Voters shoot down roads tax, renew school mil


Published: Wednesday, November 7, 2012 at 2:40 p.m.
Last Modified: Wednesday, November 7, 2012 at 2:40 p.m.

Voters crushed Alachua County's controversial "Fix Our Roads" referendum Tuesday with an unofficial but final total of 67.36 percent against and just 32.64 percent in favor of the initiative.

The ballot initiative would have levied a 15-year, -cent sales surtax to raise at least $300 million for road repairs, taking a sizable chunk out of the county's $550 million roads backlog.

Voters, however, renewed the one-mil property tax for schools with 68.42 percent, or 76,606 votes, in favor to keep the tax on the books until July 2017, and 31.58 percent, or 35,358 votes, against.

The Gainesville City Commission, as well as the Alachua County Republican and Democratic parties, opposed the roads referendum. A key objection was that Gainesville makes up just more than half of the county's population but would have received only 24.31 percent, or $5.5 million, of the proposal's anticipated annual haul of $22.5 million. The City Commission also disliked that its revenue couldn't be used for bus rapid transit.

Gainesville Mayor Craig Lowe said the community has a chance to develop a better plan worthy of broad support.

"Well, I think it's encouraging that it gives us an opportunity to work collaboratively with a wide range of people in our community to develop a holistic and comprehensive transportation plan and the means to fund it," he said.

County Commissioner Susan Baird, who supported the referendum, said the roads will only get worse with no funding for repairs. She doubted a more holistic initiative that includes transit and road repair will fare much better in a future election.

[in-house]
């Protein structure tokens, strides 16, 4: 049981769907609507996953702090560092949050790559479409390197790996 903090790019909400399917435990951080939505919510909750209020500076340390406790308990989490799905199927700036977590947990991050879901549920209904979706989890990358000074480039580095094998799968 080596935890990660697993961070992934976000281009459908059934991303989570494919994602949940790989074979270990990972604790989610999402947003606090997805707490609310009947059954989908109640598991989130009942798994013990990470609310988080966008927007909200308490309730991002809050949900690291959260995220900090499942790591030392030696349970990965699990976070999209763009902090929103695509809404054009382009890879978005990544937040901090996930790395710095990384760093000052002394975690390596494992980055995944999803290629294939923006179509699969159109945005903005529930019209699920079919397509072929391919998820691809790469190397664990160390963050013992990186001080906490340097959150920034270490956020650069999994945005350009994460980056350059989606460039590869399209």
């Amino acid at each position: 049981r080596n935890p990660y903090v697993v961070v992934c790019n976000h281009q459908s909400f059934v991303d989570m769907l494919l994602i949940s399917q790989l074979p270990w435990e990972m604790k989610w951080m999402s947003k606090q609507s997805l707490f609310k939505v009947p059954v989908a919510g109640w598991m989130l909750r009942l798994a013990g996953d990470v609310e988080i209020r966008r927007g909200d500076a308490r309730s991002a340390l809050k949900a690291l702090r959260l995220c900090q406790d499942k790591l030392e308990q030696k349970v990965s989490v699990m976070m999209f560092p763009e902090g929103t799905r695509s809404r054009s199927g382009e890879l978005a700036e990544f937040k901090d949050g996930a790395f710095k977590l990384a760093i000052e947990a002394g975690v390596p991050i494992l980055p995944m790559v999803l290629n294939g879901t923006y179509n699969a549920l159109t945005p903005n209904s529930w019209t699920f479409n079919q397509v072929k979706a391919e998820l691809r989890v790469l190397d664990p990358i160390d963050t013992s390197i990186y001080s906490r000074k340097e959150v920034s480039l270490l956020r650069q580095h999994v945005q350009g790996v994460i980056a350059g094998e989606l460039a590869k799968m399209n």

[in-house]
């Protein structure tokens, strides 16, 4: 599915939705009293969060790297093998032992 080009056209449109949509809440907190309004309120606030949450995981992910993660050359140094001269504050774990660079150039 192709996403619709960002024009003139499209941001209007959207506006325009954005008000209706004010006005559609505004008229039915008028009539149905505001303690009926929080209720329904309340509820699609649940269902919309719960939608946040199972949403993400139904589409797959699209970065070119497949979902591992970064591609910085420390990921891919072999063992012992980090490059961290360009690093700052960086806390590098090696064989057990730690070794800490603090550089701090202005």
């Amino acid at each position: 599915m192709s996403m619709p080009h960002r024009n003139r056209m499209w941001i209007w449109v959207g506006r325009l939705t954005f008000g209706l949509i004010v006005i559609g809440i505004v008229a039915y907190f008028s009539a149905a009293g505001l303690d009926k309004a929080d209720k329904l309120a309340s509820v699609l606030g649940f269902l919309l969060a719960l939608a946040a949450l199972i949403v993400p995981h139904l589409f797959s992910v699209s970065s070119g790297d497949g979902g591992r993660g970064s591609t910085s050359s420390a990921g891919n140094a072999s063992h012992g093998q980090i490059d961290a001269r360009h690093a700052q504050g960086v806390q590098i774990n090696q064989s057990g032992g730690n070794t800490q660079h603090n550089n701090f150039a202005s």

"People do not trust the commission with any more of taxpayers' money," she said.

The schools measure was approved by 63.45 percent of voters in 2008. According to the Alachua County School Board, the one mill has brought in $35 million to pay for 150 teachers, classroom technology, guidance counselors and arts and music programs.

One mil equals $1 for every $1,000 of a property's taxable value.

April Griffin, chair of the School Board, said Tuesday night she felt relieved to see such support for the one-mil tax.

"I am very happy that the citizens of our county have supported our schools this way," she said.

Although the School Board cannot legally encourage residents to vote yes or no, it has kept a steady flow of information flowing about where the one-mil money has been spent by sending letters home to parents during the summer and producing informational videos during election season.

UF student Michelle Couret, 19, said she voted for the one mil because she felt educational programs should be a priority.

"If there's one thing we should use our taxpayer money for, it's to fund more areas in education," she said.

Morgan Watkins and Joey Flechas are Gainesville Sun staff writers.

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